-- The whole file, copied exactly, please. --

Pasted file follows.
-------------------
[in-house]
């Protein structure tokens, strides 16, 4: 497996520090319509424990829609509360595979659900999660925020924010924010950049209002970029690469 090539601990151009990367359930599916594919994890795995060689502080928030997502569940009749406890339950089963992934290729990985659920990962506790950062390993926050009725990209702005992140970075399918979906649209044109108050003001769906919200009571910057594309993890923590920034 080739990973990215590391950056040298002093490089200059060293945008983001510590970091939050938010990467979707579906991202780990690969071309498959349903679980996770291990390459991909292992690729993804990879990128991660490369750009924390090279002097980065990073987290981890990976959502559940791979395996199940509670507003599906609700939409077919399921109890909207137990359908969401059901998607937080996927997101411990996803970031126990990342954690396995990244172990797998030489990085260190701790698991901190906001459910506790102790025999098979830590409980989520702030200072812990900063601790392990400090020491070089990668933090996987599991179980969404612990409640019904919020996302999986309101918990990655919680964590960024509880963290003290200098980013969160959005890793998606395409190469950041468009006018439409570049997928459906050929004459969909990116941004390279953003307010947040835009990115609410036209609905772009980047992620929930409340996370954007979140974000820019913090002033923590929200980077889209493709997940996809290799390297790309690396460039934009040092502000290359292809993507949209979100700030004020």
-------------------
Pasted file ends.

[in-house]
């Protein structure tokens, strides 16, 4: 497996520090319509424990829609509360595979659900999660925020924010924010950049209002970029690469 090539601990151009990367359930599916594919994890795995060689502080928030997502569940009749406890339950089963992934290729990985659920990962506790950062390993926050009725990209702005992140970075399918979906649209044109108050003001769906919200009571910057594309993890923590920034 080739990973990215590391950056040298002093490089200059060293945008983001510590970091939050938010990467979707579906991202780990690969071309498959349903679980996770291990390459991909292992690729993804990879990128991660490369750009924390090279002097980065990073987290981890990976959502559940791979395996199940509670507003599906609700939409077919399921109890909207137990359908969401059901998607937080996927997101411990996803970031126990990342954690396995990244172990797998030489990085260190701790698991901190906001459910506790102790025999098979830590409980989520702030200072812990900063601790392990400090020491070089990668933090996987599991179980969404612990409640019904919020996302999986309101918990990655919680964590960024509880963290003290200098980013969160959005890793998606395409190469950041468009006018439409570049997928459906050929004459969909990116941004390279953003307010947040835009990115609410036209609905772009980047992620929930409340996370954007979140974000820019913090002033923590929200980077889209493709997940996809290799390297790309690396460039934009040092502000290359292809993507949209979100700030004020």